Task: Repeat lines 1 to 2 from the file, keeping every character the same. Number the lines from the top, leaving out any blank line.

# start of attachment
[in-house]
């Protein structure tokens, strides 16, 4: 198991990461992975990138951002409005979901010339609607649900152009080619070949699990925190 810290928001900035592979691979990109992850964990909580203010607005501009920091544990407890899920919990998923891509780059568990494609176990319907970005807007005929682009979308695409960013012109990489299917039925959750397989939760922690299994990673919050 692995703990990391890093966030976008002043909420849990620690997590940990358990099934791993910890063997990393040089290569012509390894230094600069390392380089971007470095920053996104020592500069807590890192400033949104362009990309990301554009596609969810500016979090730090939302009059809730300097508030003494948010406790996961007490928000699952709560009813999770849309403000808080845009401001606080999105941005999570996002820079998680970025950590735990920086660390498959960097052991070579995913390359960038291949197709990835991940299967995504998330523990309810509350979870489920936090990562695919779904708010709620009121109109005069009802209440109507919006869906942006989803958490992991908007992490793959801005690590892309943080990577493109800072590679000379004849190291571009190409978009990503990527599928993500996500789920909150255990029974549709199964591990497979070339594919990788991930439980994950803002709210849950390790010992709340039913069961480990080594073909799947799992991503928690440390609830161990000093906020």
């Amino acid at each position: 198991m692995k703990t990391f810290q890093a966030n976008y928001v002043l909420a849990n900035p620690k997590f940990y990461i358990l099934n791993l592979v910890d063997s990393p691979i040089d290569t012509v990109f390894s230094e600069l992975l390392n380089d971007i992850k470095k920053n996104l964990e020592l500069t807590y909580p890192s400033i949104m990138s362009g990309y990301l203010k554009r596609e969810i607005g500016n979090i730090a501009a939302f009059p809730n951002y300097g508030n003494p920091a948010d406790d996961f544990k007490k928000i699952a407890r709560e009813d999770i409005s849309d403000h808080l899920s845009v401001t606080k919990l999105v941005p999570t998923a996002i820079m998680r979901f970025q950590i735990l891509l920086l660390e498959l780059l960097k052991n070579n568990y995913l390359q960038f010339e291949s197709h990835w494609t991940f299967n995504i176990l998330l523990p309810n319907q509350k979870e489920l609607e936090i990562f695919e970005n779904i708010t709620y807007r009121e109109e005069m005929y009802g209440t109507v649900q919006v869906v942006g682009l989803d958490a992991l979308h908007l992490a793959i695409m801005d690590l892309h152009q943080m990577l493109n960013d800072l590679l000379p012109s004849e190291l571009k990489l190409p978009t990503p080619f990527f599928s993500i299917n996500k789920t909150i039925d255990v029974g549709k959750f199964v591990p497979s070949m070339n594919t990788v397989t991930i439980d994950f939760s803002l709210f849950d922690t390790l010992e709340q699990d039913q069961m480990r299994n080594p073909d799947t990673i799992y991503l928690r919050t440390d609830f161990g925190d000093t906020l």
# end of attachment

[in-house]
């Protein structure tokens, strides 16, 4: 198991990461992975990138951002409005979901010339609607649900152009080619070949699990925190 810290928001900035592979691979990109992850964990909580203010607005501009920091544990407890899920919990998923891509780059568990494609176990319907970005807007005929682009979308695409960013012109990489299917039925959750397989939760922690299994990673919050 692995703990990391890093966030976008002043909420849990620690997590940990358990099934791993910890063997990393040089290569012509390894230094600069390392380089971007470095920053996104020592500069807590890192400033949104362009990309990301554009596609969810500016979090730090939302009059809730300097508030003494948010406790996961007490928000699952709560009813999770849309403000808080845009401001606080999105941005999570996002820079998680970025950590735990920086660390498959960097052991070579995913390359960038291949197709990835991940299967995504998330523990309810509350979870489920936090990562695919779904708010709620009121109109005069009802209440109507919006869906942006989803958490992991908007992490793959801005690590892309943080990577493109800072590679000379004849190291571009190409978009990503990527599928993500996500789920909150255990029974549709199964591990497979070339594919990788991930439980994950803002709210849950390790010992709340039913069961480990080594073909799947799992991503928690440390609830161990000093906020």